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Offering courses that effectively prepare students today for collaborative work with generative AI in the future is a challenge that few instructors have mastered well. Several key lessons have emerged from the, Texas Christian University classrooms, where I teach, that might be helpful to effectively harness the generative AI tools in other educational contexts.
1. Continuous Adaptation
The ever-evolving nature of Generative AI technology compels educators to perpetually adapt their teaching materials. New AI platforms are created daily () and existing AI platforms are refined sometimes week to week, becoming more capable, but requiring instructors to update their AI-related curricula to align with the new capabilities.
Particularly, the Large Language Model (LLM) frameworks are regularly updated to improve their efficacy, e.g., the recent introduction of Custom Instructions in ChatGPT. These updates call for a corresponding revision in teaching materials presented to students. Sending regular generative AI email briefs to faculty interested in adopting the technology might help instructors stay current with the AI platform changes.
2. Effective Prompting
Investing time and thought into creating prompts is instrumental in eliciting meaningful interactions with Generative AI systems. Quality prompts are the product of iterative refinement, significantly affecting the quality of the AI-generated output. This so-called ‘prompt engineering’ serves as a critical intermediary that connects ambiguous inquiries to insightful, nuanced answers.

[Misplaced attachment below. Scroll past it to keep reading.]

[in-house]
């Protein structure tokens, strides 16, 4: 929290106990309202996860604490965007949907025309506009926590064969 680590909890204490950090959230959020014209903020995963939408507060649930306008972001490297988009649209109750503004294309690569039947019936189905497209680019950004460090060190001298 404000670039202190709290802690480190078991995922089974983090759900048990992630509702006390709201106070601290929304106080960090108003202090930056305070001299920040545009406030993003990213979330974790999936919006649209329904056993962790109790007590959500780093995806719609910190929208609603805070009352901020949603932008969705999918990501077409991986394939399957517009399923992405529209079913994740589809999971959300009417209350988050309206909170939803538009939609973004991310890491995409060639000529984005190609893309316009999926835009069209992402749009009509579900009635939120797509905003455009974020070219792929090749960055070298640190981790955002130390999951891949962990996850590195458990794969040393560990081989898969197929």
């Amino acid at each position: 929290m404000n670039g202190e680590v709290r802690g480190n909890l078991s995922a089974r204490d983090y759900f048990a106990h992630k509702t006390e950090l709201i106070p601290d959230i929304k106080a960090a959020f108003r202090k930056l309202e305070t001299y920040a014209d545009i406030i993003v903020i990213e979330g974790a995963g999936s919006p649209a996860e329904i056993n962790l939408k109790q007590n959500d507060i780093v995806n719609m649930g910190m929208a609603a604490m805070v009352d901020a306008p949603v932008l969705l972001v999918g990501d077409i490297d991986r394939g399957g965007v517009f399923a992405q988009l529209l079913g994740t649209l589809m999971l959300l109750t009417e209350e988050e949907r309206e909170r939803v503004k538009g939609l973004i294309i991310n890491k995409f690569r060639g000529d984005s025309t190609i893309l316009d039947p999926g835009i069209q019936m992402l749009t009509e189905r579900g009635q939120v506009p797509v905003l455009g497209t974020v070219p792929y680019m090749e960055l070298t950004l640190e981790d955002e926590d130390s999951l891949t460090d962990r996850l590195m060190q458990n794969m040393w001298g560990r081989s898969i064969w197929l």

For example, assignments involving generative AI must be thoroughly tested beyond simple copying and pasting of the project’s content into AI platforms. Educators should provide a comprehensive context in the prompts, which will significantly improve the generated responses’ relevance and accuracy.
A novel tactic involves allowing platforms like ChatGPT torather than relying solely on preset prompts. This interactive mode enables a more personalized retrieval of information, further assisting in task accomplishment.
3. Experimentation And Critical Thinking
Experimentation serves as the bedrock for successfully incorporating Generative AI into educational frameworks. It offers a conduit to understand, learn, and adjust to the rapidly evolving capabilities of this technology, facilitating its optimized use for students and educators alike.